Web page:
is there anyway I can add worksheet using Stored process in unix to an excel file residing in unix. In other words can I create an excel file using ods first and then be able add a new work sheet at later time without recreating the file. I read some posting regarding this but most of them talk about excel in windows only. Any ideas?
Generally, folks use the SAS Add-in for Microsoft Office to be able to use Excel and 1) open SAS data files and data sources into Worksheets or 2) populate a worksheet with SP results or 3) run SAS analytical tasks on SAS data files or data sources. In this case, it doesn't matter where your data files physically reside or where your SP server is, as long as the folks who are using Excel have the right access privileges to the data and SPs.
So, I wonder what's going to happen to your Excel files on Unix once you create them? Presumably you're either going to open them FROM Windows with Excel OR you're going to open them on UNIX with some other software that reads Excel format files.
If you're going to open the Excel files with Windows, even though they reside on UNIX, then why not use the SAS Add-in for Microsoft Office? In this way, you have the full functionality of Excel with the added power of SAS to access data and/or run SPs.
If you're going to open the Excel format files on UNIX with some other software, then ... I'm not sure what client apps you would be using to execute your SP. What you want to do is really dependent on the client app that would be rendering the SP results.
The other challenge of file creation when you add SP into the mix is that with %stpbegin/%stpend you do NOT have any control over naming of the output file because the client application that runs the SP (Word or Excel or EG or PPT) is supposed to know how to render the results of the output. Right now, SpreadsheetML (TAGSETS.EXCELXP ) output is not accepted by the SAS Add-in for Microsoft Office. You can only execute SPs that return TAGSETS.EXCELXP output from within the Information Delivery Portal or your own custom invocation of a SP (using the Stored Process Web Application or the Stored Process API).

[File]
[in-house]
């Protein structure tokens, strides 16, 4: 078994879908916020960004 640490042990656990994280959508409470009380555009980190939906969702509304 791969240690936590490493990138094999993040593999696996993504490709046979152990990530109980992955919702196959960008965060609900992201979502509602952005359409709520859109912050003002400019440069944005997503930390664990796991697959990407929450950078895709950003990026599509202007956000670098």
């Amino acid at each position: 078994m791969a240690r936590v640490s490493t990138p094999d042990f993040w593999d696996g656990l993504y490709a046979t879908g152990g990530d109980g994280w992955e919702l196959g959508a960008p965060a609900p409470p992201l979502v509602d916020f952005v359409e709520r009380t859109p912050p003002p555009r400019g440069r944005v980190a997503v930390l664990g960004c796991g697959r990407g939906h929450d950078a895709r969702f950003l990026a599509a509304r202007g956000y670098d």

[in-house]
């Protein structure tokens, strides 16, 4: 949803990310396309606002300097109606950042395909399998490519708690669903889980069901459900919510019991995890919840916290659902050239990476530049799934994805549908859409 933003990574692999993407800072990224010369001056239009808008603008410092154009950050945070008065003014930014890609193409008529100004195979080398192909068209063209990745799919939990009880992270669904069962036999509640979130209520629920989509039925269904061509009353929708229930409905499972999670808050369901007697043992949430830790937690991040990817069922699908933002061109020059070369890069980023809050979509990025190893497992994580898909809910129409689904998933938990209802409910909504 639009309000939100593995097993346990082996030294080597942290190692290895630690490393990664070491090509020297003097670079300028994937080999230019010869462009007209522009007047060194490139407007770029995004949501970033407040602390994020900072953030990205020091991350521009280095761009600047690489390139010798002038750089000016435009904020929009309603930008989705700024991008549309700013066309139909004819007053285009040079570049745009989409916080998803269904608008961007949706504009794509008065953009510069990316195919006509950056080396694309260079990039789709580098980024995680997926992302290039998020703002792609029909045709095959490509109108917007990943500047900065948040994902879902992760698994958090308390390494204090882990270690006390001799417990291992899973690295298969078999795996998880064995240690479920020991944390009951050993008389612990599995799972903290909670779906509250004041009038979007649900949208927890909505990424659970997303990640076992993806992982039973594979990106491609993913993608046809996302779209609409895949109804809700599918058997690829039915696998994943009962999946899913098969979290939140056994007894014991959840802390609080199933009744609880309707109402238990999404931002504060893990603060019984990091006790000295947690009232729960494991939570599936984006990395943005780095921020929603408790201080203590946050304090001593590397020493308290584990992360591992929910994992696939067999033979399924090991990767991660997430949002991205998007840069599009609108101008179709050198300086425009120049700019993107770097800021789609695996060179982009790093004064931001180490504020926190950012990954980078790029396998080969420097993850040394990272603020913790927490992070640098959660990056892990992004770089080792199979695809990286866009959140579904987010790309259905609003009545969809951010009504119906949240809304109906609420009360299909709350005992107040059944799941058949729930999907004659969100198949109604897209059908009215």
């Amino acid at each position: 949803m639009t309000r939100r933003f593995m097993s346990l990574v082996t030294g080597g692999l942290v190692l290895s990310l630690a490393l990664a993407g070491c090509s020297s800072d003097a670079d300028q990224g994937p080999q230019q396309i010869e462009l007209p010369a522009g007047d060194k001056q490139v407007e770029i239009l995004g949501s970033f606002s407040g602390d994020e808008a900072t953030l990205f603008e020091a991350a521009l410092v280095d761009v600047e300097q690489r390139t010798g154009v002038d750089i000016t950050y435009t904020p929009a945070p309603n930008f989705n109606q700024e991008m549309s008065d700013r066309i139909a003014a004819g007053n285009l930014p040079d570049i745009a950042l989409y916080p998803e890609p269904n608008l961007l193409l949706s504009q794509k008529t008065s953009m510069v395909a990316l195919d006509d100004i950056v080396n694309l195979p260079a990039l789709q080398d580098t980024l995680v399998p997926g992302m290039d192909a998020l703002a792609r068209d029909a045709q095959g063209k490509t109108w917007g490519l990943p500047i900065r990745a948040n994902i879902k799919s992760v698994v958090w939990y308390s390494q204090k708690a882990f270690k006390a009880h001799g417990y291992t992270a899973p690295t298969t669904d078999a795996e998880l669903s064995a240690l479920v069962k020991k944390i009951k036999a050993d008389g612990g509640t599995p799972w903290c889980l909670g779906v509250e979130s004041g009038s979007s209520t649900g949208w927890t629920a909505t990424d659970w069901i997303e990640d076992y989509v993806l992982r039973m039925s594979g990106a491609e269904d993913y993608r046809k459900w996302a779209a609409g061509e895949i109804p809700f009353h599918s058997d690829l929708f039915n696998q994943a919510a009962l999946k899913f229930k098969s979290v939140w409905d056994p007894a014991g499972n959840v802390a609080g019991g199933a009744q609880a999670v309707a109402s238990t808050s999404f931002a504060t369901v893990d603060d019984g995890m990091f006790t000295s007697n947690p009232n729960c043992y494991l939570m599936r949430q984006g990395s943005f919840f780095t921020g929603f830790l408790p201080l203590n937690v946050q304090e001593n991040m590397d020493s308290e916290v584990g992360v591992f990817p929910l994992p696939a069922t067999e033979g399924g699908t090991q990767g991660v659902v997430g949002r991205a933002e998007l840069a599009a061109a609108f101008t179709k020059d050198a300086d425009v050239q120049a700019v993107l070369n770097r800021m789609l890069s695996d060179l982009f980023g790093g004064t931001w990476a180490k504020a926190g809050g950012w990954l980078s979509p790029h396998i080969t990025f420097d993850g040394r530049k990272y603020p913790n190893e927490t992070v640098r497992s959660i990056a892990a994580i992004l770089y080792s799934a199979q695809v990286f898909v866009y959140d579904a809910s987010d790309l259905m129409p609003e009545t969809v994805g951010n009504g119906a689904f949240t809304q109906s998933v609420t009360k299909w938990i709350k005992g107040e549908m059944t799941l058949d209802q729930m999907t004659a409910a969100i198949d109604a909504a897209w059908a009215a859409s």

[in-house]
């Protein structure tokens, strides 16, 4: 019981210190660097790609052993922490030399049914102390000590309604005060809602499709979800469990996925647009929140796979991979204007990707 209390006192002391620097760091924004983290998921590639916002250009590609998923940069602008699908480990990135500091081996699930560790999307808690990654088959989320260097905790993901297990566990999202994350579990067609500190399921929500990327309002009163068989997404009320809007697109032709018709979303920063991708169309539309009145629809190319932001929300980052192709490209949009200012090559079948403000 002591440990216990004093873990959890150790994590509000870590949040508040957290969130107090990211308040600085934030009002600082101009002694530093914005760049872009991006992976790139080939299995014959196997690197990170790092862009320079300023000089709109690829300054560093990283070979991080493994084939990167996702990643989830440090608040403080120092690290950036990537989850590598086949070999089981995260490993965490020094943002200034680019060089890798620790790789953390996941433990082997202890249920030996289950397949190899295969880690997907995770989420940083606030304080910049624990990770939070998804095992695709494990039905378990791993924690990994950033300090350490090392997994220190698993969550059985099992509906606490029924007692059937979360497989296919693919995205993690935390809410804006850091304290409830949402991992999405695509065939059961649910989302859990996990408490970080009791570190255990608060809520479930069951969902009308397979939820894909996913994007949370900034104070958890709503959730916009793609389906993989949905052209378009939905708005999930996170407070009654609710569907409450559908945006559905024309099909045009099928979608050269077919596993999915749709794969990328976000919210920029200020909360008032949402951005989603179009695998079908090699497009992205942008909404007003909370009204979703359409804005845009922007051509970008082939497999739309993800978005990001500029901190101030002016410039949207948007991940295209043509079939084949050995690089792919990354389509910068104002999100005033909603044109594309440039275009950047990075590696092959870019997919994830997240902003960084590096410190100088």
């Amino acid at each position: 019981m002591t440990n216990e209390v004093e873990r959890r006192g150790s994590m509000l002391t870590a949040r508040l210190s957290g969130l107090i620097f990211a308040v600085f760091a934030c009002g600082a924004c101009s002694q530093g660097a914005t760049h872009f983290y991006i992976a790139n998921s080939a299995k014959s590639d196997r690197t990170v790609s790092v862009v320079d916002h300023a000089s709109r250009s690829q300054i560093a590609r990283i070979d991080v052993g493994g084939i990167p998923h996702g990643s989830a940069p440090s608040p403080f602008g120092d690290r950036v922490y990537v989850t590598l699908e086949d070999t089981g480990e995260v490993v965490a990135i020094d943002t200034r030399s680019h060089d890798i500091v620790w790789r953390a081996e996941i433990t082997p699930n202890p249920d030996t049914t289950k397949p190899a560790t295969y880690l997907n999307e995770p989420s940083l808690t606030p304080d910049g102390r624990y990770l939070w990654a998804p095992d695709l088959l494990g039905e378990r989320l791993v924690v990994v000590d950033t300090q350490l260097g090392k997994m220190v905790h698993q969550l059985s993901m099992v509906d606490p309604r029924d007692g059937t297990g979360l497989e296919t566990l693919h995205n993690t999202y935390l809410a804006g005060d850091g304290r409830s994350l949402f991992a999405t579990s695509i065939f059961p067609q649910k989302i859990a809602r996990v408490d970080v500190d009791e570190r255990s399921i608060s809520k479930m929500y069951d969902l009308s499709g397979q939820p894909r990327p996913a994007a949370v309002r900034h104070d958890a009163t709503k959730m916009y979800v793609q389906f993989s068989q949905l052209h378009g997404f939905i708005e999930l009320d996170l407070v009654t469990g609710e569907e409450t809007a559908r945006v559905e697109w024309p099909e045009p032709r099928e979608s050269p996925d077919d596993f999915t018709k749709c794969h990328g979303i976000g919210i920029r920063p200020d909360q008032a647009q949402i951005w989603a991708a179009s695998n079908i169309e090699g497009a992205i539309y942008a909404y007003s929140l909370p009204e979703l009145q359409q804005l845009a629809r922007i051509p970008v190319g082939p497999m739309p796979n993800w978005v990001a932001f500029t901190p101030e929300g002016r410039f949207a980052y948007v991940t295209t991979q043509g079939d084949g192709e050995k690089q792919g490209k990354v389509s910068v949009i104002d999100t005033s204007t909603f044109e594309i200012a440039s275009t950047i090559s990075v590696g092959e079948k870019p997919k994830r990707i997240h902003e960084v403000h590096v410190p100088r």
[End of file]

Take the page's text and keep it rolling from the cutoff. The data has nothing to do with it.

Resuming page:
In this previous post, http://support.sas.com/forums/thread.jspa?messageID=6617᧙
you indicated that you were using the Information Delivery Portal and %stpbegin method to return ExcelXP output. When you use the Portal, you do not have a fixed file name for your streamed output (unless you are publishing packages and NOT using streaming results) -- so there is really no way to do an append using a SP since %stpbegin does not let you set a file name. And, besides, with TAGSETS.EXCELXP, you cannot append to an existing SpreadsheetML XML file, however, because the XML specification for SpreadsheetML requires 1 and only 1 tag in the file.
There might be some way with a custom front end application using C++ or VB that you could grab the SP results and open the original Excel file behind the scenes and then append the streamed retults into a new worksheet -- but now you're essentially writing the same kind of application interface that you get out of the SAS Add-in for Microsoft Office.
Imagine this scenario -- every month, somebody has to add a new worksheet to the yearly workbook with the previous month's report/results. On Jan 31 or Feb 1, using the SAS Add-in for Excel, you run the SP in an empty workbook and make a worksheet for January. Then you save the Workbook. On Feb 28 or March 1, using the SAS Add-in for Excel, you open the yearly workbook, click to start a new worksheet and run the SP to make a worksheet for Feb. You keep doing this every month until your yearly workbook is complete. When you use this method, you don't really need to worry about using TAGSETS.EXCELXP and you can just return HTML results to Excel. Since the end user is in control of when the SPs populate the worksheets or add new worksheets, they can also control the name of the worksheet.
thanks for the reply and I am always amazed with the knowledge you have and the quick responses. As much as I would like to use MS add-ins , there is always a gate keeper called SAS Administrator, who would always limit power of SAS by enforcing some controls around the SAS server:-)